Fitness and expected impact

In conservation biology, many traits are available for European butterflies and they typically describe intrinsic functional traits (such as size, host plants, phenology and behaviour) and variables referring to habitat preferences (temperature, precipitation, altitude and vegetational units) [39]. These traits have been largely used to predict the decline of species under current environmental changes [9598].

Adding a new relational aesthetic dimension to biological conservation can facilitate the critical assessment of current conservation strategies, such as the process of selection of certain species (over others) as flag species and umbrella species by research institutions, environmental associations and NGOs and the selection of the species of butterflies to be included into national, international and European conservation actions (e.g. CEE habitat directive, LIFE projects, IUCN red lists, local red list, National and regional protection lists).

Limitations and improvements of the study design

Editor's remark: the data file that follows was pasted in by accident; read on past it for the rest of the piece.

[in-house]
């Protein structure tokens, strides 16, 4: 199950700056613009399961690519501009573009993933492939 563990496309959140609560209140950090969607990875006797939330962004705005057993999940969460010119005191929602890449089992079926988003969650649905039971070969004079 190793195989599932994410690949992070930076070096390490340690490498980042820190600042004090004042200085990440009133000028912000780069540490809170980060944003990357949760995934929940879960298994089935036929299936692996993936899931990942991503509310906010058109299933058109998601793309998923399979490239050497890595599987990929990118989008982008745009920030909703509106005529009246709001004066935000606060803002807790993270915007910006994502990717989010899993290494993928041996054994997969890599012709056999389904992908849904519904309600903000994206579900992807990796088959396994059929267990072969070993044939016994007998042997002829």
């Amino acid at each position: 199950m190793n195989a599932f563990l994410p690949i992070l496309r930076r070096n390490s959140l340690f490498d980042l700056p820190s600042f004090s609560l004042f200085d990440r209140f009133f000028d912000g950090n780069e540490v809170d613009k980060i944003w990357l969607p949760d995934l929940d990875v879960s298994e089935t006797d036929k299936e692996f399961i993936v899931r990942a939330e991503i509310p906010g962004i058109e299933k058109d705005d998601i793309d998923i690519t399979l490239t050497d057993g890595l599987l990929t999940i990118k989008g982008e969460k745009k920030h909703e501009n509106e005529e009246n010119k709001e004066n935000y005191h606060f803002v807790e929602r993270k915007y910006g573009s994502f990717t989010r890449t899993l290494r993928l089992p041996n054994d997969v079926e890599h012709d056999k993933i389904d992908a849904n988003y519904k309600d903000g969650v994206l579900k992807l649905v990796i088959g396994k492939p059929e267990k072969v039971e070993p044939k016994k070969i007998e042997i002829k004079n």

Our test has so far been disseminated mainly through the snowballing technique, initially including our research group closest contacts (friends, relatives and colleagues) and subsequently expanding the diffusion range to “contacts of contacts". This allows an effective spreading of the test, but at the same time it compromises the representativeness of the sample. Indeed, people involved will be in the majority direct or indirect contact of the researchers and/or more involved in the field of conservation biology and of natural sciences than the general public. Moreover, our study sample includes a large number of participants (at least 5000 planned), but it is still a limited sample in relation to the European population whose representativeness is sought. In fact, it is very difficult to obtain an effective representativeness of all the various segments of the European population (age, geography, sociocultural aspects etc.). That said, however, it should be pointed out that in the case of this study the test will not investigate in detail the population’s sociocultural aspects and how these affect the aesthetic appreciation, although the same test could be reproposed and distributed in a more oriented way to study the various sociocultural segments in future research. Another possible limitation of our study is the technological mediation, that is the device through which the participants carry out their aesthetic experience to the vision of the butterflies’ images. In fact, the butterfly images presented on the PC, tablet or mobile phone may not accurately reflect the real appreciation of butterflies in nature. Static images (digital reproductions) of dynamic living beings are evaluated [99], while the appreciation in nature would include aspects related to the dynamism of the organisms (e.g. butterfly flight diversity in the four dimensions of space) that are impossible to include in the test. Surely, these are interesting aspects to be considered in future studies, in which we could test the aesthetic appreciation of people towards certain animal species directly in nature or more easily using new technologies such as VR (virtual reality), in order to ensure dynamism and immersivity during the experience [100,101].